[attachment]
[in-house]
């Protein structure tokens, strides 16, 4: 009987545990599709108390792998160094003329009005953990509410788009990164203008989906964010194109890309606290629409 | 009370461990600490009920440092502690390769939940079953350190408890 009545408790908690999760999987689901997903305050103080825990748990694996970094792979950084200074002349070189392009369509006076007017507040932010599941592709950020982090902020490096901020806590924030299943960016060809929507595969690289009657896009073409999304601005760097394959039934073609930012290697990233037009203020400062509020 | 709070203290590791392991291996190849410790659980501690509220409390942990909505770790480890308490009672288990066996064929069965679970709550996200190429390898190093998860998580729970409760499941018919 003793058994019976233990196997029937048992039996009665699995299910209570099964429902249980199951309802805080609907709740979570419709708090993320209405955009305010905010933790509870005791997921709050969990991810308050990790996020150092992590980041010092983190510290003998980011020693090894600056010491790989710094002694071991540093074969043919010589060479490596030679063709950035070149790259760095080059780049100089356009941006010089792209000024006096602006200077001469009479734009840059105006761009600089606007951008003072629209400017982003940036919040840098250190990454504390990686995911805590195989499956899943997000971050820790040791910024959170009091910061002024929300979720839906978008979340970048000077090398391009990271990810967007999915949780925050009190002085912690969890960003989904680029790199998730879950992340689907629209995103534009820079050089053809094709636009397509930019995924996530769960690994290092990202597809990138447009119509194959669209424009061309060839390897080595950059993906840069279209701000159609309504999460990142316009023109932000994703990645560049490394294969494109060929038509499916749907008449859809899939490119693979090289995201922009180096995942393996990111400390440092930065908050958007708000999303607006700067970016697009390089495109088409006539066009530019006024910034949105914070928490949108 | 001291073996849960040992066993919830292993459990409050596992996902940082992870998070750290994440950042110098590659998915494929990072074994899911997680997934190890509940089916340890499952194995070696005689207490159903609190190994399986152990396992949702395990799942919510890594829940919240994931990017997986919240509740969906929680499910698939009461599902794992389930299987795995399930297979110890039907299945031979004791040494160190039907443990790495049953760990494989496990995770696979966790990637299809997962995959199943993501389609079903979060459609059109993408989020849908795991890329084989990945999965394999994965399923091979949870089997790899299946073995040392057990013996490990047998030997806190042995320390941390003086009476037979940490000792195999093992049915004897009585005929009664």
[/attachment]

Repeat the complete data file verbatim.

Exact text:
[in-house]
């Protein structure tokens, strides 16, 4: 009987545990599709108390792998160094003329009005953990509410788009990164203008989906964010194109890309606290629409 | 009370461990600490009920440092502690390769939940079953350190408890 009545408790908690999760999987689901997903305050103080825990748990694996970094792979950084200074002349070189392009369509006076007017507040932010599941592709950020982090902020490096901020806590924030299943960016060809929507595969690289009657896009073409999304601005760097394959039934073609930012290697990233037009203020400062509020 | 709070203290590791392991291996190849410790659980501690509220409390942990909505770790480890308490009672288990066996064929069965679970709550996200190429390898190093998860998580729970409760499941018919 003793058994019976233990196997029937048992039996009665699995299910209570099964429902249980199951309802805080609907709740979570419709708090993320209405955009305010905010933790509870005791997921709050969990991810308050990790996020150092992590980041010092983190510290003998980011020693090894600056010491790989710094002694071991540093074969043919010589060479490596030679063709950035070149790259760095080059780049100089356009941006010089792209000024006096602006200077001469009479734009840059105006761009600089606007951008003072629209400017982003940036919040840098250190990454504390990686995911805590195989499956899943997000971050820790040791910024959170009091910061002024929300979720839906978008979340970048000077090398391009990271990810967007999915949780925050009190002085912690969890960003989904680029790199998730879950992340689907629209995103534009820079050089053809094709636009397509930019995924996530769960690994290092990202597809990138447009119509194959669209424009061309060839390897080595950059993906840069279209701000159609309504999460990142316009023109932000994703990645560049490394294969494109060929038509499916749907008449859809899939490119693979090289995201922009180096995942393996990111400390440092930065908050958007708000999303607006700067970016697009390089495109088409006539066009530019006024910034949105914070928490949108 | 001291073996849960040992066993919830292993459990409050596992996902940082992870998070750290994440950042110098590659998915494929990072074994899911997680997934190890509940089916340890499952194995070696005689207490159903609190190994399986152990396992949702395990799942919510890594829940919240994931990017997986919240509740969906929680499910698939009461599902794992389930299987795995399930297979110890039907299945031979004791040494160190039907443990790495049953760990494989496990995770696979966790990637299809997962995959199943993501389609079903979060459609059109993408989020849908795991890329084989990945999965394999994965399923091979949870089997790899299946073995040392057990013996490990047998030997806190042995320390941390003086009476037979940490000792195999093992049915004897009585005929009664």